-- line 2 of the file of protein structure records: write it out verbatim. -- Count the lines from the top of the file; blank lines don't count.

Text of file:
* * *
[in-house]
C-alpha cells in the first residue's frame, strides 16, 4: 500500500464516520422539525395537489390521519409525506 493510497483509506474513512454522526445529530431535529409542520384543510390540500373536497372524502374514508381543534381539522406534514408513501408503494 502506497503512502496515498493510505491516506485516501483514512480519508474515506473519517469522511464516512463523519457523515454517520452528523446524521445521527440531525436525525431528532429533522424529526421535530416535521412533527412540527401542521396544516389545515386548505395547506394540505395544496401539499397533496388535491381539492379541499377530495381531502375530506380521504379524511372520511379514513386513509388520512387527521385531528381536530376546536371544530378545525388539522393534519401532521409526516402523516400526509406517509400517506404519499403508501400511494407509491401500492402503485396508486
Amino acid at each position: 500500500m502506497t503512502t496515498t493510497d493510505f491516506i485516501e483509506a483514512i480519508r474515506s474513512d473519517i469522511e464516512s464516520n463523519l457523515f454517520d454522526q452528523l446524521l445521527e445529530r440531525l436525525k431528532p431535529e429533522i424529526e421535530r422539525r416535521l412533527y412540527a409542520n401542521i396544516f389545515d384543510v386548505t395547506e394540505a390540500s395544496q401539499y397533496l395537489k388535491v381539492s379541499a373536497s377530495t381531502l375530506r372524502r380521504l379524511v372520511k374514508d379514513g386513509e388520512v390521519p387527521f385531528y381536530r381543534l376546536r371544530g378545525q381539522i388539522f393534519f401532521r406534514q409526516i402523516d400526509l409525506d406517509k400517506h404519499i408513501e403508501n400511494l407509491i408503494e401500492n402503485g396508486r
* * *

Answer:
C-alpha cells in the first residue's frame, strides 16, 4: 500500500464516520422539525395537489390521519409525506 493510497483509506474513512454522526445529530431535529409542520384543510390540500373536497372524502374514508381543534381539522406534514408513501408503494 502506497503512502496515498493510505491516506485516501483514512480519508474515506473519517469522511464516512463523519457523515454517520452528523446524521445521527440531525436525525431528532429533522424529526421535530416535521412533527412540527401542521396544516389545515386548505395547506394540505395544496401539499397533496388535491381539492379541499377530495381531502375530506380521504379524511372520511379514513386513509388520512387527521385531528381536530376546536371544530378545525388539522393534519401532521409526516402523516400526509406517509400517506404519499403508501400511494407509491401500492402503485396508486